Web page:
Fully funded through Historic Scotland and the University of Stirling
MRes Environmental History - University of Stirling (2010) - Fully funded through AHRC Research Preparation Masters Award
BA (Hons) History (First Class) - University of Stirling (2009) - Gordon Donaldson Award for the best final year student in History 2009, Merchant Guildry of Stirling Annual History Prize for best dissertation 2009
Start Date: 1st November 2010
4B182, Cottrell Building
Biological & Environmental Sciences
Faculty of Natural Sciences
University of Stirling
Stirling, Scotland, FK9 4LA
tel: +44 (0)1786 467
fax: +(44) 1786 467843
‘The Past Ubiquity, Present Invisibility and Future Vulnerability of Scotland’s Earth-Built Heritage’
Scotland has a long tradition of earth building, with clay-rich subsoils and turf having been employed for millennia in the walls, floors and roofs of structures across the architectural spectrum. The study of Scotland’s earth-built heritage has, however, been the reserve of a limited body of scholars from the second half of the twentieth century onwards. Furthermore, technical considerations relating to processes of degradation have received less attention than surveying and recording of surviving examples. Reliance on anecdotal evidence has resulted in a rather ad hoc approach to the management of Scotland’s remaining earth buildings.
My interdisciplinary research has sought to marry historical appraisals of Scotland’s lost and hidden stock of vernacular earth buildings with novel scientific approaches to understanding climate-related processes of degradation in walling materials. Of particular interest has been massed earth construction traditions (mudwall, claywall, Auchenhalrig Work), with documentary evidence used to emphasise the past proliferation of vernacular mudwall buildings and assess how perceptions of such structures developed over time and related to their demise. Scientific investigations have aimed to complement current efforts within the heritage community to mitigate for the potentially deleterious effects of future climate on the built heritage. An investigative programme utilising laboratory-based experimentation and non-intrusive in-situ sampling at extant structures has been followed in accordance with this aim. Complimentary techniques including X-ray diffraction, X-ray fluorescence, microwave moisture meter analysis, optical micromorphological assessment and three-dimensional X-ray computed tomography have been utilised in the characterisation of materials and assessment of processes within them from the macro-scale to the micro-scale.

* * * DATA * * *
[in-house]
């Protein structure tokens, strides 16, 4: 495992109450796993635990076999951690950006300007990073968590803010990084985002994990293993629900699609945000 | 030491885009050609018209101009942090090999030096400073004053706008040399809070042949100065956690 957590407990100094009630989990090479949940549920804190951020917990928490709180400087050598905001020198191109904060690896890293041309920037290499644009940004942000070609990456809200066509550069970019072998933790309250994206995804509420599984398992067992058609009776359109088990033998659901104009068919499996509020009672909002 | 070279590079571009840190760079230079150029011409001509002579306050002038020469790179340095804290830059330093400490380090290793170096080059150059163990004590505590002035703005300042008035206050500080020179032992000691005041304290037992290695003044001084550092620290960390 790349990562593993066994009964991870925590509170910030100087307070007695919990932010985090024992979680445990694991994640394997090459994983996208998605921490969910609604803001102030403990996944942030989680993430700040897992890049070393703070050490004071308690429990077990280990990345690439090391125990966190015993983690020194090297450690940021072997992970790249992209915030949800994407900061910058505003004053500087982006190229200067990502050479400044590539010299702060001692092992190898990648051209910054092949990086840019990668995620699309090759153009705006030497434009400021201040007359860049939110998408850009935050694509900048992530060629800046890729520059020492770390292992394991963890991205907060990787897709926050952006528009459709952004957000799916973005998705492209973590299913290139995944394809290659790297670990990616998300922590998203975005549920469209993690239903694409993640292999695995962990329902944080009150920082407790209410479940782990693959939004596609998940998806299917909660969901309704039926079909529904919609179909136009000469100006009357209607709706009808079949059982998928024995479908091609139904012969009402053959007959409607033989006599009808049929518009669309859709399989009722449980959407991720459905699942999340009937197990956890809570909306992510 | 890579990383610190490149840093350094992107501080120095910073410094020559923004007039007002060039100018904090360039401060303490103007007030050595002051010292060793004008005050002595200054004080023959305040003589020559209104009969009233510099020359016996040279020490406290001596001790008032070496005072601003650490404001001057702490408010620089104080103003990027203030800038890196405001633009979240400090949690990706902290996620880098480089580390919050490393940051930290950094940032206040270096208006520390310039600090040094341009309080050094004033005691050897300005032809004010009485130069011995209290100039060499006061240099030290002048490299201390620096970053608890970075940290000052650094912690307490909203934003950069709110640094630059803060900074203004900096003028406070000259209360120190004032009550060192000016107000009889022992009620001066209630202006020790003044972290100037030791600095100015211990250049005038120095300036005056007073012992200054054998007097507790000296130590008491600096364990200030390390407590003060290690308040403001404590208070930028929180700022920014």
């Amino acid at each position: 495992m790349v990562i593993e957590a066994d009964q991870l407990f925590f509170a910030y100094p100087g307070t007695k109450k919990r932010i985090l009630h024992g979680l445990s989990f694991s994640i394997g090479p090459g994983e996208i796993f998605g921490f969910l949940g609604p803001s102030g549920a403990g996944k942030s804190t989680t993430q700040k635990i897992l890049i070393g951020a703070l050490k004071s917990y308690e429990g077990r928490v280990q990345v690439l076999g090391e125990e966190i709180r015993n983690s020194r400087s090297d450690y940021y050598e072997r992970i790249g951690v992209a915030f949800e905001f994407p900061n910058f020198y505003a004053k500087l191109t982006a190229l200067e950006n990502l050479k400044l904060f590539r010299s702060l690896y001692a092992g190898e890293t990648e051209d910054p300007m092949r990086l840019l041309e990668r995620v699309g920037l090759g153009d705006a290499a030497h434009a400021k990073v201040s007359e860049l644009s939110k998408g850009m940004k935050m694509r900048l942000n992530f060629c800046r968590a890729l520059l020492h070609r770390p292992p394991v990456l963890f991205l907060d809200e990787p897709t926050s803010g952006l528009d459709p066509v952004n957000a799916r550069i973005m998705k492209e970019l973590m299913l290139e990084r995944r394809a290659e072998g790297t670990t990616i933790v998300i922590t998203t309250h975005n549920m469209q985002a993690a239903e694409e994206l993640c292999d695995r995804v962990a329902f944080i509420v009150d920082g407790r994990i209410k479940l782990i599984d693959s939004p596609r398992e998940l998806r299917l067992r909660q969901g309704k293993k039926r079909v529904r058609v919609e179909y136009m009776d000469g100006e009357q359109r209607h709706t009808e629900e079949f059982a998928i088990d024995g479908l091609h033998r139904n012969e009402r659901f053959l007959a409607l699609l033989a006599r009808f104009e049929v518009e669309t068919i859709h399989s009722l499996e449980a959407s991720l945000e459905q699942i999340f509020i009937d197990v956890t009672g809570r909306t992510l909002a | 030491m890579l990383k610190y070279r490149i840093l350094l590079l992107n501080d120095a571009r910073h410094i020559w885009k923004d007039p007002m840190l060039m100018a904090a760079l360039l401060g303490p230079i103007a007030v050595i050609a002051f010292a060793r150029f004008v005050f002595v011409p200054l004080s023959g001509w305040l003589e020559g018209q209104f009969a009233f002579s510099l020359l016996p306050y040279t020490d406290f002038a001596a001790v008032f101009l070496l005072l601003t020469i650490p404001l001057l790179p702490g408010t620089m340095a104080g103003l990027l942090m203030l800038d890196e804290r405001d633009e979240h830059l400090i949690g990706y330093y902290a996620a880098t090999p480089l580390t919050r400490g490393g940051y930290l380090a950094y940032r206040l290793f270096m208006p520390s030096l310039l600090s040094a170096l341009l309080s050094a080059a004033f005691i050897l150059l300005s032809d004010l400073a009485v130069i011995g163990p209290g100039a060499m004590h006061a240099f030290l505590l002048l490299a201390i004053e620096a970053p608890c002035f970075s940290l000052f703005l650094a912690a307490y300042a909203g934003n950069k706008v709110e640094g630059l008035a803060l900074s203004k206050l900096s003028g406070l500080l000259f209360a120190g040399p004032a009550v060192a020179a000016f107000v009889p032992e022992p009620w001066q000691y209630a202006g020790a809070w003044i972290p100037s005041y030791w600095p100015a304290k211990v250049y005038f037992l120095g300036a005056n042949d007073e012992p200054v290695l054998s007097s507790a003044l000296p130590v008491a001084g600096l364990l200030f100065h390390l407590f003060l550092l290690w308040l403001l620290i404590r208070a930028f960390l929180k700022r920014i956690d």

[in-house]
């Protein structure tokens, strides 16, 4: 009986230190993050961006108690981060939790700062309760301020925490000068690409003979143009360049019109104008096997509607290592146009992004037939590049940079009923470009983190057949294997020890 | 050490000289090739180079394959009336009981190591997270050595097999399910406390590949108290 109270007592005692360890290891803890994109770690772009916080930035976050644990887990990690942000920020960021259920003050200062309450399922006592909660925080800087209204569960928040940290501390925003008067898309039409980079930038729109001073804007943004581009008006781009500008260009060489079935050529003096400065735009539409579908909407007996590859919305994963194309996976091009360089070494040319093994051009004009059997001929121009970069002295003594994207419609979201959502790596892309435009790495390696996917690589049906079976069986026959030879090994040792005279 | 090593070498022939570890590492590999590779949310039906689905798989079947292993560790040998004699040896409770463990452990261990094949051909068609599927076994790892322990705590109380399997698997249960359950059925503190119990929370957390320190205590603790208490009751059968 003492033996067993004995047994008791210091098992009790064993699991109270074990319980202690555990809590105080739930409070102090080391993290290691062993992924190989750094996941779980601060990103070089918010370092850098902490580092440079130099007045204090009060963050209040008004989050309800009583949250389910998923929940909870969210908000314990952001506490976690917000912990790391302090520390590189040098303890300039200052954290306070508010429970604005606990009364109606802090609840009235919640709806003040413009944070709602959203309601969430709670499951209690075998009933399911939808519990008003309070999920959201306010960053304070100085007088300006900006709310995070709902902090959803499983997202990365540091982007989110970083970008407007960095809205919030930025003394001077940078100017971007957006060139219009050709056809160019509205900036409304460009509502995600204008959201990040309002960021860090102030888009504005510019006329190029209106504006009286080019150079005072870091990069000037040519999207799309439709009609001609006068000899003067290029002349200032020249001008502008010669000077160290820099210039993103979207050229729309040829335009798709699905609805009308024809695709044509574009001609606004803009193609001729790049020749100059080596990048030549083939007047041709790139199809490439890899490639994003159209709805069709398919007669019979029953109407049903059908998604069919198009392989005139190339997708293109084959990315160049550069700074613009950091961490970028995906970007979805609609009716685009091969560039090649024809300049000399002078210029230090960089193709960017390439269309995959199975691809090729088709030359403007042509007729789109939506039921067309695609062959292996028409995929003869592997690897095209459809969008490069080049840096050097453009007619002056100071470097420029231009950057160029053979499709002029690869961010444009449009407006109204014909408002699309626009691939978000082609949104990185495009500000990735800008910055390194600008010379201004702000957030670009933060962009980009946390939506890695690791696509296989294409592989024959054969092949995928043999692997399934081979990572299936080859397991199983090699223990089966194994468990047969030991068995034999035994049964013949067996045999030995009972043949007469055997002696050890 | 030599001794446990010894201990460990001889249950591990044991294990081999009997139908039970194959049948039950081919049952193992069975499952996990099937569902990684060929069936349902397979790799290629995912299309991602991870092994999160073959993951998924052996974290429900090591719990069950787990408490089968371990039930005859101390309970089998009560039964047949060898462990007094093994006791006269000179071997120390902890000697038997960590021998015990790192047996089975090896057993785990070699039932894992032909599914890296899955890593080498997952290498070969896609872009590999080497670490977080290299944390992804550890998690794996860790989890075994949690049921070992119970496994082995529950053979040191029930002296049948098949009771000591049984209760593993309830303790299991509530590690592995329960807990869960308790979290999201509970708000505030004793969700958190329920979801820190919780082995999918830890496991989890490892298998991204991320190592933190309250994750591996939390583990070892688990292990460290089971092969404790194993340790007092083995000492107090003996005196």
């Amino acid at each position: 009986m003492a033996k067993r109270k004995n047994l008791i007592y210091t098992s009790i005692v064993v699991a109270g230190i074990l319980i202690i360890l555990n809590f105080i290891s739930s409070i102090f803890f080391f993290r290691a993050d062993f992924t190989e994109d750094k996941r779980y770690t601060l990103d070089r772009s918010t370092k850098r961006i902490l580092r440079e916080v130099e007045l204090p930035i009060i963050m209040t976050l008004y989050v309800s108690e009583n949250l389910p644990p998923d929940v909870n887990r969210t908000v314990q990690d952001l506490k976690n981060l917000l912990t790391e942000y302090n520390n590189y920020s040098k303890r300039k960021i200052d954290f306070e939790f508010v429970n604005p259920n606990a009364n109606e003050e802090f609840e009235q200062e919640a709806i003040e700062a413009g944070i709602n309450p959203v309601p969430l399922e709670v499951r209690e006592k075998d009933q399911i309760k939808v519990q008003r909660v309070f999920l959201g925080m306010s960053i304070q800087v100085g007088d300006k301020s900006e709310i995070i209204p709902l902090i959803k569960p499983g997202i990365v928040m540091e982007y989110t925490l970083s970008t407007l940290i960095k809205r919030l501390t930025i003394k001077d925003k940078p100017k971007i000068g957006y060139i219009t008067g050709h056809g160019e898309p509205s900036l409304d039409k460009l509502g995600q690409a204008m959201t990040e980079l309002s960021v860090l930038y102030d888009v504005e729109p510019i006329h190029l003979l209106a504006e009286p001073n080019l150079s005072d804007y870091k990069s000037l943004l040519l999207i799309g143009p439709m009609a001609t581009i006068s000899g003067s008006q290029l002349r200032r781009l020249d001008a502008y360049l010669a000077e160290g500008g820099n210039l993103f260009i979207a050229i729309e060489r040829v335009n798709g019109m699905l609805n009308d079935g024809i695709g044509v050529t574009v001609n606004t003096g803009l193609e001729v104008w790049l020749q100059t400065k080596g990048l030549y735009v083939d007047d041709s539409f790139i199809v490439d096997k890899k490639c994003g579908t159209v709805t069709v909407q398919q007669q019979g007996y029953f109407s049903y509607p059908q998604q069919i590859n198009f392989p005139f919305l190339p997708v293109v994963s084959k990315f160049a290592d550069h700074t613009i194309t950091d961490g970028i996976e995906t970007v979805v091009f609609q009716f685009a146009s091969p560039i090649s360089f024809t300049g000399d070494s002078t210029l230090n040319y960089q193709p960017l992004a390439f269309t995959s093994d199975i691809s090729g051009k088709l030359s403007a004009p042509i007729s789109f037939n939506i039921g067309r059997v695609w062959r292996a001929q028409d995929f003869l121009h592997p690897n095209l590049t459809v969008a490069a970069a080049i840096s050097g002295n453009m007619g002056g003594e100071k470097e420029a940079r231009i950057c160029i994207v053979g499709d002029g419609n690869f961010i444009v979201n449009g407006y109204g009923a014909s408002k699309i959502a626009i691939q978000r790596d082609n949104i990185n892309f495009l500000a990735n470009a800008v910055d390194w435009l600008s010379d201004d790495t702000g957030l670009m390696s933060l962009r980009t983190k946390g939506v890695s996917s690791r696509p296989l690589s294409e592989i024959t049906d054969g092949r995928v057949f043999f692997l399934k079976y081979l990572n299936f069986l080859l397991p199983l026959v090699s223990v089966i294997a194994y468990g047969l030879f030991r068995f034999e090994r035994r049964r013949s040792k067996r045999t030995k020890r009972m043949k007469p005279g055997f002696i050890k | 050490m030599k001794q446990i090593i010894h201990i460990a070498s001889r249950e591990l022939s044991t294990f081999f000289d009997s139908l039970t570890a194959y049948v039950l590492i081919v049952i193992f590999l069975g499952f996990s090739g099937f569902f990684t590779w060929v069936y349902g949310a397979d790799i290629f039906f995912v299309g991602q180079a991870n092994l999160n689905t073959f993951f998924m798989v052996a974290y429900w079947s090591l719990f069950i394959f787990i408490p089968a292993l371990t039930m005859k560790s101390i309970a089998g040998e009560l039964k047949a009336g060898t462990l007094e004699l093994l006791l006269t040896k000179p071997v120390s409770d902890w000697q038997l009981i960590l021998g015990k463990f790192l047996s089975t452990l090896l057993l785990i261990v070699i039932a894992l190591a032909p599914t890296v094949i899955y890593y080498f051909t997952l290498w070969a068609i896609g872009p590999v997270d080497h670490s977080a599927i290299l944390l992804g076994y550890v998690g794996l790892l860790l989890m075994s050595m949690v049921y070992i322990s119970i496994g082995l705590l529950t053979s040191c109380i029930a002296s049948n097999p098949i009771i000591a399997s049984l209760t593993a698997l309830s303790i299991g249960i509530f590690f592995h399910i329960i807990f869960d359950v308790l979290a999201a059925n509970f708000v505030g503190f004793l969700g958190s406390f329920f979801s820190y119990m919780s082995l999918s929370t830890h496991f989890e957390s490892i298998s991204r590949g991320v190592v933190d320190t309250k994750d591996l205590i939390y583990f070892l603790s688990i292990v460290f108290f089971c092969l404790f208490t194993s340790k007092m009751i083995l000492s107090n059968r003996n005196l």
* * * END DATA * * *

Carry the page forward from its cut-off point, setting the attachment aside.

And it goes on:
3rd International Historic Mortars Conference, University of West Scotland (11-14 September 2013)
Stakeholder Engagement on Historic Scotland and RCAHMS Merger and Historic Environment Policy Development, Edinburgh Castle (20 June 2013)
Historic Scotland Research Workshop on Earth-built Heritage, University of Stirling (12 June 2013)
Co-operated in the conception, organisation and running of the meeting.
Landscapes of Conflict – public conference, University of Stirling (7-8 June 2013)
Chaired session on ‘Military Spaces’.
PARNASSUS: Ensuring Integrity, Preserving Significance – international workshop, UCL (17 May 2013)
Earth Conservation Approaches in Practice, University of Bath (26 November 2012)
Terra 2012: XIth International Conference on the Study and Conservation of Earthen Architectural Heritage, Pontifical Catholic University of Peru, Lima (22-27 April 2012)
Full award of British Society of Soil Science Student Conference grant of £500 to attend conference.
Historic Scotland Research Showcase, Longmore House, Edinburgh (12 March 2012)
British Society of Soil Science Postgraduate Conference, University of York (23-24 March 2011)
SJ Parkin and WP Adderley, ‘Hidden Heritage: the past ubiquity, environment, and perceptions of Scotland’s lost earth buildings from the medieval period to the era of Improvement’, submitted to Human Ecology for review
SJ Parkin, WP Adderley, ME Young and CJ Kennedy, ‘Near infrared spectroscopy: a new means of assessing multiphase earth-built heritage’, Analytical Methods 18:5 (2013) 4574-4579
SJ Parkin, WP Adderley and CJ Kennedy, ‘Scotland’s mudwall heritage: interdisciplinary research linking historical appraisals with novel scientific analyses of degradation’, Proceedings of the 3rd Historic Mortars Conference (2013)
WP Adderley, SJ Parkin, D McLaughlin and CJ Kennedy, ‘Novel micro-scale techniques to establish a life-cycle analysis of earth-built structures in Scotland’, Proceedings of Terra 2012 (2012)
SJ Parkin, S Morrison and IA Simpson, ‘Preliminary Geoarchaeological Report on Fuel Resource Utilisation at Vatnsfjörður Based on Thin Section Micromorphology of Farm Mound Sediments’, Vatnsfjörður 2008: Framvinduskýrslur/Interim Report (Fornleifastofnun Íslands: Reykjavík, 2009)